• Charlotte [Princess Charlotte of Mecklenburg-Strelitz] (1744–1818) queen of the United Kingdom of Great Britain and Ireland, and queen of Hanover, consort of George III

Musical production

Music: Southampton Police Band—Conductor: A.H. Muddiman
  • Eric Coates. March, ‘Knightsbridge’.
  • Selection from London Suite, ‘Reminiscences of England’. Arranged Godfrey.
  • Waltz Medley, ‘The Gay 90s’. Arranged Brown.
  • Fantasia, ‘Festivalia.’ Arranged Winter.
  • Abide With Me, Finale.

Newspaper coverage of pageant

Southern Daily Echo

Book of words


Other primary published materials

  • Grand Floodlit Pageant on the Southampton Common. Southampton, 1935.

Price: 2d.

References in secondary literature


Archival holdings connected to pageant

  • Grand Floodlit Pageant on the Southampton Common. Southampton, 1935. Southampton Archives Services. D/Z 374/102.

Sources used in preparation of pageant



The Silver Jubilee Pageant of 1935, held to celebrate the 25-year reign of George V, was the last of three large pageants staged in Southampton in the interwar period. It was produced and directed by Charles Thursby, a man with considerable stage experience who had also produced the Winchester Pageant of 1928 and the Pageant of Remembrance in 1932, and written by F.E. Stevens, a local historian.2 This was the second pageant that they created together in Southampton, following the Hampton Pageant of 1929.3 Unsurprisingly a carnival atmosphere accompanied the pageant, with the city bedecked in patriotic bunting, and fireworks and other frivolities also taking place on the common.4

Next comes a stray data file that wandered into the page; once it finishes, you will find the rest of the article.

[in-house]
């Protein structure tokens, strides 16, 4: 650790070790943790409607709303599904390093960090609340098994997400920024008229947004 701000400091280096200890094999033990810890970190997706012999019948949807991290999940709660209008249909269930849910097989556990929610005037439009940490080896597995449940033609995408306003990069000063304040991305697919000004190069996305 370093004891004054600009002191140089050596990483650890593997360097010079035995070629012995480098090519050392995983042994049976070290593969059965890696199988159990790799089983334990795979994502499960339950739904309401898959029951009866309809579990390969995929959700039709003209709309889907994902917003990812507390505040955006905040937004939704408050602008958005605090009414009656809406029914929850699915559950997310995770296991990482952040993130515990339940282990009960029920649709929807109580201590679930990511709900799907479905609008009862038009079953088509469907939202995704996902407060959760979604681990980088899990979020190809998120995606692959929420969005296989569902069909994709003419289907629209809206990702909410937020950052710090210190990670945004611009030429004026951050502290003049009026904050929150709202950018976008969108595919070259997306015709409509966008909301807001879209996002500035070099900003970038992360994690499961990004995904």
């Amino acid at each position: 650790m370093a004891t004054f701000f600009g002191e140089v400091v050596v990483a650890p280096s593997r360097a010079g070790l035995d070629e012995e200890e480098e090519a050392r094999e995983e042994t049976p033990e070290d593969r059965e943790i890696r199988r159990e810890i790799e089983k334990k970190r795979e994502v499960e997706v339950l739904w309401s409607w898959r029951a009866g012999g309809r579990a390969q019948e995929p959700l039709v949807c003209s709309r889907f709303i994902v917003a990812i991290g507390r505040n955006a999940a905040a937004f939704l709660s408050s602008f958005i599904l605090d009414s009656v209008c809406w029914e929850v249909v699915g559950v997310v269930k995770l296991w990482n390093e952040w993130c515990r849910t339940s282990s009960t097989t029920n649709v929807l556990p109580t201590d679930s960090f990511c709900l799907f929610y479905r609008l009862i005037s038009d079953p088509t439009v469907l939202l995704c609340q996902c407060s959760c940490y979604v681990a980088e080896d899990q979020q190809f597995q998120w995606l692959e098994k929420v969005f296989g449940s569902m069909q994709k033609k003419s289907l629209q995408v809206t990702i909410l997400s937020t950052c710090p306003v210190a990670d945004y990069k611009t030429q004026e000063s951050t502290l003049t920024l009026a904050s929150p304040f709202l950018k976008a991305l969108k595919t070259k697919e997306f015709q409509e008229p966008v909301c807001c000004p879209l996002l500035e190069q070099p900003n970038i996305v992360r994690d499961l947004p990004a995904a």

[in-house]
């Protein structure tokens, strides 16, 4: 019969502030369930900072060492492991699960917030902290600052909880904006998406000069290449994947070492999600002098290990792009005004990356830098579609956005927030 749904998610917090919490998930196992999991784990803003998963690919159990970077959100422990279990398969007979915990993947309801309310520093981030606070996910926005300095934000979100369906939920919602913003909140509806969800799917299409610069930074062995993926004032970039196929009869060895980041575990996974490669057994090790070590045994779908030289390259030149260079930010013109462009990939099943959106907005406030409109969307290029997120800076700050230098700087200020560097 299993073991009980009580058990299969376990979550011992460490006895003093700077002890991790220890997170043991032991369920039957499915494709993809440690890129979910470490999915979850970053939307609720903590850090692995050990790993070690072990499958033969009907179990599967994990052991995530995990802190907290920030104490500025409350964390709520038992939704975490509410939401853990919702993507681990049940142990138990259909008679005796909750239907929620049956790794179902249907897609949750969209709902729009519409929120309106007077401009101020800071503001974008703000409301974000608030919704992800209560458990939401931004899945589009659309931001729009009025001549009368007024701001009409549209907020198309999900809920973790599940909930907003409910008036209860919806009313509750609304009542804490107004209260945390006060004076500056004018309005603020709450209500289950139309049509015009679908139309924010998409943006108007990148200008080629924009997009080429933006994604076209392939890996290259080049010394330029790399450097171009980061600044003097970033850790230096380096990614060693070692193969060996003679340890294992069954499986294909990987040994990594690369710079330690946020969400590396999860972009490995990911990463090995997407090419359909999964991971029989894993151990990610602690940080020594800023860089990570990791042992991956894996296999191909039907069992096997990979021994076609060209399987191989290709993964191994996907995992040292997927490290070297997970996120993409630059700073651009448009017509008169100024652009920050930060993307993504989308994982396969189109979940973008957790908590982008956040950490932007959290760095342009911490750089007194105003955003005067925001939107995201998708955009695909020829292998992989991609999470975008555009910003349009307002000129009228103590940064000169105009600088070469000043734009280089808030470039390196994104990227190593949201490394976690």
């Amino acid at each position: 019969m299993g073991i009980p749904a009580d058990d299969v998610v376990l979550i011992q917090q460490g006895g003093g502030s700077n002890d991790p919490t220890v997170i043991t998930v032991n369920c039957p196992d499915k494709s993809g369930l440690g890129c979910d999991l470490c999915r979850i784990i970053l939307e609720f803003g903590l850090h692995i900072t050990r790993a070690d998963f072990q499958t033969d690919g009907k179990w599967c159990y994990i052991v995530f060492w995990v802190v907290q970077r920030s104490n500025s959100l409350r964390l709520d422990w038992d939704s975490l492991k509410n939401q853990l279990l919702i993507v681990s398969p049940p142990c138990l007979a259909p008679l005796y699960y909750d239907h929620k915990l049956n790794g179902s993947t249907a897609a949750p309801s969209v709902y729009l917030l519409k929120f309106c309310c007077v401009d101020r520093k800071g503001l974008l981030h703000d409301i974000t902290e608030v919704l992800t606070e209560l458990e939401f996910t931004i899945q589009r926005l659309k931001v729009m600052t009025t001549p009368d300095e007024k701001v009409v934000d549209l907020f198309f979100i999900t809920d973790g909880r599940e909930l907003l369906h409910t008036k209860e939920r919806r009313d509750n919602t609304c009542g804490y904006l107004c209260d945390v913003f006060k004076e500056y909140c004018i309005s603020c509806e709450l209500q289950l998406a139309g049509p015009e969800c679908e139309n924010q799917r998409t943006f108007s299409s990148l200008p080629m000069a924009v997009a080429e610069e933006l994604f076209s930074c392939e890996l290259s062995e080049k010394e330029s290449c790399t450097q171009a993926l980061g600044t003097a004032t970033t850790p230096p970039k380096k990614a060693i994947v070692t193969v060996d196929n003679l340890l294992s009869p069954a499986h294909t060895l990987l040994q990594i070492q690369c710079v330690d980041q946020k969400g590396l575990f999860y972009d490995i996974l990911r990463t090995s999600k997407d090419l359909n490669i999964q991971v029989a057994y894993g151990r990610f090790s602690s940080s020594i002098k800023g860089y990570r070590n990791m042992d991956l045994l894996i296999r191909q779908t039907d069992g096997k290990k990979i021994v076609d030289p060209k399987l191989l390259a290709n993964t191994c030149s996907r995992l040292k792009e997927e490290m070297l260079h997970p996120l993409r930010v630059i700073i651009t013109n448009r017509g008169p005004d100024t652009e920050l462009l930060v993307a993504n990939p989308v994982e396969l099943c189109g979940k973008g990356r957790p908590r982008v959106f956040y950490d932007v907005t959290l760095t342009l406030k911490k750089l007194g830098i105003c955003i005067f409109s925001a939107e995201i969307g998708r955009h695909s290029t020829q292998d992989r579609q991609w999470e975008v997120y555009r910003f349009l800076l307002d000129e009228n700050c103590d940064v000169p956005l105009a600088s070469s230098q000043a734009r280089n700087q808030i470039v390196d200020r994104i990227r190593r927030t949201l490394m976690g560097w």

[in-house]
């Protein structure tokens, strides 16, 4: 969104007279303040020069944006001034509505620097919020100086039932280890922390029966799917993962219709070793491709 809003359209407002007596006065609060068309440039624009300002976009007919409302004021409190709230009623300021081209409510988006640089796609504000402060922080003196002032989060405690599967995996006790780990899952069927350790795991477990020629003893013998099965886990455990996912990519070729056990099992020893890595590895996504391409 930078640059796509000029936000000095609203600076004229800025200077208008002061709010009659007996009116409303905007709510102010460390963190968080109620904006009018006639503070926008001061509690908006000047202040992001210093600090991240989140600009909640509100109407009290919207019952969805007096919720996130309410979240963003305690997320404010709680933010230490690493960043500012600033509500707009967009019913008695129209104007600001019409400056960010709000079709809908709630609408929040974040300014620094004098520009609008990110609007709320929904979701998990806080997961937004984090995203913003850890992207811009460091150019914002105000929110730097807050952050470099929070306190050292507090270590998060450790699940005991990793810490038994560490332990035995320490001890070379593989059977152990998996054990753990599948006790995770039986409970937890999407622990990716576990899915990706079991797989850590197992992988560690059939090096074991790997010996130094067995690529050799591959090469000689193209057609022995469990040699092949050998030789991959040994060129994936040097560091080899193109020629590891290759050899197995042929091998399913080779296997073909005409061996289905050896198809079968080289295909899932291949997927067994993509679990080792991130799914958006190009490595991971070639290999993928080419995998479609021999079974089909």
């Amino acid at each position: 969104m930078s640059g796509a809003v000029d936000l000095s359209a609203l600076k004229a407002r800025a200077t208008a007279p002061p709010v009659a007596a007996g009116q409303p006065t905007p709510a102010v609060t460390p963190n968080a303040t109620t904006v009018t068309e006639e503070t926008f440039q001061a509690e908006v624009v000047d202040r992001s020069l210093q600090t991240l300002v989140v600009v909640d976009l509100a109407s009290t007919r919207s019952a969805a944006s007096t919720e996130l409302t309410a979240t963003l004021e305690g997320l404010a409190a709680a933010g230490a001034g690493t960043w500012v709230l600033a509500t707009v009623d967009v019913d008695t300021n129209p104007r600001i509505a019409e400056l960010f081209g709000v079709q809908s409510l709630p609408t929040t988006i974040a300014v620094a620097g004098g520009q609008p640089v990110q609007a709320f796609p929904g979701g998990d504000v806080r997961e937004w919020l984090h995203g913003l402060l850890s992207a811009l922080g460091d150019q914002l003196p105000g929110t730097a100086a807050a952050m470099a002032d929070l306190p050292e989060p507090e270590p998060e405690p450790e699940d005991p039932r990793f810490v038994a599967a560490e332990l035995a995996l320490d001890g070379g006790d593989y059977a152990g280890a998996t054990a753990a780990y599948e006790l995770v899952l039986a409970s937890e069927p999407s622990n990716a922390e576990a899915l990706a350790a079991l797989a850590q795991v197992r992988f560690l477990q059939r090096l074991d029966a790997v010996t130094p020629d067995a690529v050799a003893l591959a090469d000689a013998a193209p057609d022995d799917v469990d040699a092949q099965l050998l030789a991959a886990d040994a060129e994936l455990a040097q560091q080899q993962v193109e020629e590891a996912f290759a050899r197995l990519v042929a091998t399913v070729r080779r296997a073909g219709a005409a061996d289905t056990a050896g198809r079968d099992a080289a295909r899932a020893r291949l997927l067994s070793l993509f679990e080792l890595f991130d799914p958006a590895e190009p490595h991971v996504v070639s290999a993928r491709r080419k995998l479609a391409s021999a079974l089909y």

In terms of its production, the pageant was fairly novel. In contrast to earlier pageants in Southampton, the episodes were entirely without dialogue—instead depending on a narrator and expressionistic dance. Also tying together the scenes was the constant presence of the ‘undying flame’ representing the Spirit of England, borne by a guardian. As was made clear in the programme, it burnt at its strongest in the finale of the pageant, representing the glory of the present day and the culmination of Southampton’s history. The pageant took place late in the evening at 9pm, and thus depended on full floodlighting—another first for the city—provided by the electricity department of the city council.5